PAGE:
You know that awkward feeling when you’re dating someone, and the romance starts to fade? You suddenly become less available to go out (“Yeah, I’m having dinner with my parents that night…and the next night I’m washing my hair”) and you make sure to check your call-display before answering the phone.
I feel that way about Facebook these days.
At first, the romance was hot and heavy. I wanted Facebook and bad, and was keen to get as many friends as possible. I was obsessed with checking Facebook every hour, and enthusiastically pursued new applications. It was a lusty, unhealthy affair that made me crazy but you know how lust consumes you.
A few months later and I’m now doing my best to avoid Facebook. Maybe I’ll check in once a day but I’m ignoring a vast majority of the requests to try the latest applications (Can everyone stop trying to get me try the movie test, please?) and have un-joined many of the groups that once fascinated me.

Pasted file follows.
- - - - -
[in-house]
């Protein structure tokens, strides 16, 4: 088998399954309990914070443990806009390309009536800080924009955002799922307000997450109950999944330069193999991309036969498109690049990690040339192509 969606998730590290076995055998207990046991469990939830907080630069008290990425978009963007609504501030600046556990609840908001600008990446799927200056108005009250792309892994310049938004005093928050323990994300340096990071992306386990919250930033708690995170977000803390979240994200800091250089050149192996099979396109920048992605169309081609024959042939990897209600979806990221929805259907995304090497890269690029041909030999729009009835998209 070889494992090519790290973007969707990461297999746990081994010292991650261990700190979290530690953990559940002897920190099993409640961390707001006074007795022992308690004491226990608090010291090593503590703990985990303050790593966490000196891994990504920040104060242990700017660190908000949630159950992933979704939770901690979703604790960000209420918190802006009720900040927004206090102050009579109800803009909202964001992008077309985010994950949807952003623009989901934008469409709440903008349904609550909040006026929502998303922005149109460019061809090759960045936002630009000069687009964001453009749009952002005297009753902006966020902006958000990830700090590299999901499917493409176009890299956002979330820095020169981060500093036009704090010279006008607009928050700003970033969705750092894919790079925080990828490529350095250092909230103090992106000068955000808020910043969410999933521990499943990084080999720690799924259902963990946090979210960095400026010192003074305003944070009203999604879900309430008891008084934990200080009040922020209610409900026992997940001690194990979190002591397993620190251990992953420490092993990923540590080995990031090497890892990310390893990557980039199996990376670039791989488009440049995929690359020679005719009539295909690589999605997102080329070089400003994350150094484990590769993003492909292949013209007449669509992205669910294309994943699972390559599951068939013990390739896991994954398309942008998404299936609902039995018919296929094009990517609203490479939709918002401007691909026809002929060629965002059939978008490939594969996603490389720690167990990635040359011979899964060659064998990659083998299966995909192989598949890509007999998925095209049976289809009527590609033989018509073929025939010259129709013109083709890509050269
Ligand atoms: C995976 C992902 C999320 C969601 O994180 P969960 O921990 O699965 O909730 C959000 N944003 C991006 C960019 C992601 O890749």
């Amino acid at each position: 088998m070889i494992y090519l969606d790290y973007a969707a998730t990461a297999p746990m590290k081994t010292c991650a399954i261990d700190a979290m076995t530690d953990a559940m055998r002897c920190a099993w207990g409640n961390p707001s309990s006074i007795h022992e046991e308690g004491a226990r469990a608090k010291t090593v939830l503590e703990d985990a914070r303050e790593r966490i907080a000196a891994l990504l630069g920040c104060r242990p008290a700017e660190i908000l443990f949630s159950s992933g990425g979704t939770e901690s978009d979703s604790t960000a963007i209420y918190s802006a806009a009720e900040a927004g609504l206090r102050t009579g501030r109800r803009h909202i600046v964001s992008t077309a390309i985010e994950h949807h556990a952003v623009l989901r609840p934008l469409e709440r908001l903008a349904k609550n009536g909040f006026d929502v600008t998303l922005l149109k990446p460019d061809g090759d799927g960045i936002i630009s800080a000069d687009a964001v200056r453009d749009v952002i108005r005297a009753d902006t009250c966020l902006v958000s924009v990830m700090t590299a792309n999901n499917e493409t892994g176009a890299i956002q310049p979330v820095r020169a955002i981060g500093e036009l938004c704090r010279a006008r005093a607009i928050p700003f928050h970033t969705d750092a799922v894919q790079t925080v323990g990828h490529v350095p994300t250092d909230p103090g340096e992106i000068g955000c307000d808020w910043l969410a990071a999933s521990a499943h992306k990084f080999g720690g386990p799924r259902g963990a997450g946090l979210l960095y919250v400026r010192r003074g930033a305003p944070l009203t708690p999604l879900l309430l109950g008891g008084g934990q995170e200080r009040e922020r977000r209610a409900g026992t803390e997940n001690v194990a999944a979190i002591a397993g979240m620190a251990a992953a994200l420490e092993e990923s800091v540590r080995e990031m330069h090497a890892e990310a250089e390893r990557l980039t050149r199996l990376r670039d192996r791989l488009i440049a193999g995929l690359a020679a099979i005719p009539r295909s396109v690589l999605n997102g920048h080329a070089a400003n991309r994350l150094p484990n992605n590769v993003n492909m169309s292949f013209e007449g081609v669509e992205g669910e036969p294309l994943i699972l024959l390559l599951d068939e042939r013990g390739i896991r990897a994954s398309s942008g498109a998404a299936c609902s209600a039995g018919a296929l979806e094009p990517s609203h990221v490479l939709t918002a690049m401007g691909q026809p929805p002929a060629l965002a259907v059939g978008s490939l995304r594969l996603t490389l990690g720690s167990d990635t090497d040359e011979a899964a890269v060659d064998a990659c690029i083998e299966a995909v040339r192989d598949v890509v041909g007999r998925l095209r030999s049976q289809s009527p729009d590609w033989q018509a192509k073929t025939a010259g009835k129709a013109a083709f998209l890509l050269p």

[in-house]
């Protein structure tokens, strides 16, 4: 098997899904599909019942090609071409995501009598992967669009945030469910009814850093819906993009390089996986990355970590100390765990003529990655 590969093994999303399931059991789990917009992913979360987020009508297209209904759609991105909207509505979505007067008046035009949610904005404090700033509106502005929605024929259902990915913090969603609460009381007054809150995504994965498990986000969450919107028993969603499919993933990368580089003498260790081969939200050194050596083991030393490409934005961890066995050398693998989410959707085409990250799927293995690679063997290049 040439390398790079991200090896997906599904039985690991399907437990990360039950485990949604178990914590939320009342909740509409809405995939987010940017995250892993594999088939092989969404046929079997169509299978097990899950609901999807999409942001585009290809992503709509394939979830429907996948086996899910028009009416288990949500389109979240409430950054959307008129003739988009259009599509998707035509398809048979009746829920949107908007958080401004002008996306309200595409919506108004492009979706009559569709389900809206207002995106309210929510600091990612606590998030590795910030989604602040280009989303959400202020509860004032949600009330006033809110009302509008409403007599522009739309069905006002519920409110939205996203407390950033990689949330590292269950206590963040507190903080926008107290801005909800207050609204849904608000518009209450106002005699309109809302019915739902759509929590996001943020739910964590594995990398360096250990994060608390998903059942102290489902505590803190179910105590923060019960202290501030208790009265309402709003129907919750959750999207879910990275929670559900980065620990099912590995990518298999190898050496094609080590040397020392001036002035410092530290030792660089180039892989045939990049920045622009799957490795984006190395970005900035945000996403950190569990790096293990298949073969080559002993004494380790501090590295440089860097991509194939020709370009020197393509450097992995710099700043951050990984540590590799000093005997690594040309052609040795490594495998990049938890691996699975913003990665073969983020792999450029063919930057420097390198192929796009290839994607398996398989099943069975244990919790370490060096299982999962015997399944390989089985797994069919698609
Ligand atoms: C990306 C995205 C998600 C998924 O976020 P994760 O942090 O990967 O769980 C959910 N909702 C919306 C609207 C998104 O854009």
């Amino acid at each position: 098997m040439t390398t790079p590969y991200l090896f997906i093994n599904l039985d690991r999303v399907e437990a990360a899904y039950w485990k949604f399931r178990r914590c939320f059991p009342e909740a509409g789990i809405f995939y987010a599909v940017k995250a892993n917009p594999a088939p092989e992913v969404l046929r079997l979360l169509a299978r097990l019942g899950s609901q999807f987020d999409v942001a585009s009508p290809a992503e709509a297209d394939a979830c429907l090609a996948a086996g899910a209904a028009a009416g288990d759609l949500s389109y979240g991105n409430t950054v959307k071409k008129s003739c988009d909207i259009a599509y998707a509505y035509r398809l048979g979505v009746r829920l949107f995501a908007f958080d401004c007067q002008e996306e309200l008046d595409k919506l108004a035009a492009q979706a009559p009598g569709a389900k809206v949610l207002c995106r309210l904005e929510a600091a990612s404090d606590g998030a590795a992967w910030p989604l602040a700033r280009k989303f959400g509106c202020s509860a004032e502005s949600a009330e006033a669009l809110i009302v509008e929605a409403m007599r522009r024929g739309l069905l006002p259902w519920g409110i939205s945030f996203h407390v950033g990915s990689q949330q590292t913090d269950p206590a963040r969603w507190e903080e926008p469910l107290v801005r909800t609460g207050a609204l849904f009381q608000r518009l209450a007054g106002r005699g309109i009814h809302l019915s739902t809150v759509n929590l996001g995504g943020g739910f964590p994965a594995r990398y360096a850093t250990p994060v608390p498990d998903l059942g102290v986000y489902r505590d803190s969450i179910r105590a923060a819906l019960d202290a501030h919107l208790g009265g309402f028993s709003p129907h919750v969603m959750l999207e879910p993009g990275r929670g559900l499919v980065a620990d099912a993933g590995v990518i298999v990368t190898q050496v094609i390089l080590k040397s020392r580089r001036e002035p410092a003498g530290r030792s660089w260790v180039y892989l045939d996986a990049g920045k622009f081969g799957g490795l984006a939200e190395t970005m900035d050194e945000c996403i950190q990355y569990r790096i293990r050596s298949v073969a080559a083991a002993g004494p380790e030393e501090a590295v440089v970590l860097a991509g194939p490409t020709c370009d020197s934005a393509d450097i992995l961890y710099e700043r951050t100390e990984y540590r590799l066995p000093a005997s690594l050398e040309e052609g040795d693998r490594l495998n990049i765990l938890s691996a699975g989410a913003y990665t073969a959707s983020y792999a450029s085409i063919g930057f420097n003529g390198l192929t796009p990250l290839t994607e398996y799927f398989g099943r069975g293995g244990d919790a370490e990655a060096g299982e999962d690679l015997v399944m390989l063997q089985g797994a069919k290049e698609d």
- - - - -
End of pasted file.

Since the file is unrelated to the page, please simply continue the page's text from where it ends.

Truth be told, I’ve found someone else – younger, sexier, more streamlined: Twitter. Yet, I’m not as enraptured with Twitter as I once was with Facebook, which is a good sign.
It was nice while it lasted Facebook but it’s time we both moved on. Come now, no tears, okay?!
Links: Jean Burgess is also moving on from Facebook, and lists five reasons for the end of the relationship, while the New York Times has a story on how difficult it can be to really leave Facebook (they keep you’re information even if you delete your account).
Update: According to the Wall St. Journal, Bill Gates has walked away from Facebook – not a great sign given Microsoft spend $240-million to get a 1.6% stake in Facebook. Apparently, Gates quit Facebook because he was getting 8,000 friend requests a day, and started to see “weird fans sites about him”.